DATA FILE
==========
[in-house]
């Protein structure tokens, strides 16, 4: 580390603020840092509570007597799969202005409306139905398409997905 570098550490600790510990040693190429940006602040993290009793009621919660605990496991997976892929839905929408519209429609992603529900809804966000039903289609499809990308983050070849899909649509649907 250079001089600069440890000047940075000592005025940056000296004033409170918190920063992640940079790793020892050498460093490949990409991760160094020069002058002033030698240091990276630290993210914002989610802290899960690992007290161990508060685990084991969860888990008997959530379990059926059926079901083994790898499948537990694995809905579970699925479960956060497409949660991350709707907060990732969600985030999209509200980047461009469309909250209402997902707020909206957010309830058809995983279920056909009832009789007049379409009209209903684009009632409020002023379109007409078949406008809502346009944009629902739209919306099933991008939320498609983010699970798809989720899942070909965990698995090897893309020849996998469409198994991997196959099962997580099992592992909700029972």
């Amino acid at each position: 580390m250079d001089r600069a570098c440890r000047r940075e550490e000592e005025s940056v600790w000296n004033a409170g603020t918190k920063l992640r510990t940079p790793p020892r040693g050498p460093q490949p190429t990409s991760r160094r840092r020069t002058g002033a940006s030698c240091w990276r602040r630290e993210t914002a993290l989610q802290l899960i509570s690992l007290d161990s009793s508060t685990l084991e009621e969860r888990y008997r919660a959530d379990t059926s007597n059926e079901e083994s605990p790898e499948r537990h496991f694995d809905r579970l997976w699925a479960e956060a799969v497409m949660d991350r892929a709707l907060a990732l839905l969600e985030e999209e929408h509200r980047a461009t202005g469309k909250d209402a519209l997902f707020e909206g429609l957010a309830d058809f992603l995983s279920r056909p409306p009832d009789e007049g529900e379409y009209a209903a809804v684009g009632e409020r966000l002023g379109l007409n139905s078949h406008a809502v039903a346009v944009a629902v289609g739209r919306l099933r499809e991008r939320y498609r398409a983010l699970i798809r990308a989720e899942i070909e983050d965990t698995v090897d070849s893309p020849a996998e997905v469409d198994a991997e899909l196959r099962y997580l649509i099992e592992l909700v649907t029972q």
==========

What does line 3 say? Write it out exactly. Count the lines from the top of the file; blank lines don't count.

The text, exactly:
């Amino acid at each position: 580390m250079d001089r600069a570098c440890r000047r940075e550490e000592e005025s940056v600790w000296n004033a409170g603020t918190k920063l992640r510990t940079p790793p020892r040693g050498p460093q490949p190429t990409s991760r160094r840092r020069t002058g002033a940006s030698c240091w990276r602040r630290e993210t914002a993290l989610q802290l899960i509570s690992l007290d161990s009793s508060t685990l084991e009621e969860r888990y008997r919660a959530d379990t059926s007597n059926e079901e083994s605990p790898e499948r537990h496991f694995d809905r579970l997976w699925a479960e956060a799969v497409m949660d991350r892929a709707l907060a990732l839905l969600e985030e999209e929408h509200r980047a461009t202005g469309k909250d209402a519209l997902f707020e909206g429609l957010a309830d058809f992603l995983s279920r056909p409306p009832d009789e007049g529900e379409y009209a209903a809804v684009g009632e409020r966000l002023g379109l007409n139905s078949h406008a809502v039903a346009v944009a629902v289609g739209r919306l099933r499809e991008r939320y498609r398409a983010l699970i798809r990308a989720e899942i070909e983050d965990t698995v090897d070849s893309p020849a996998e997905v469409d198994a991997e899909l196959r099962y997580l649509i099992e592992l909700v649907t029972q």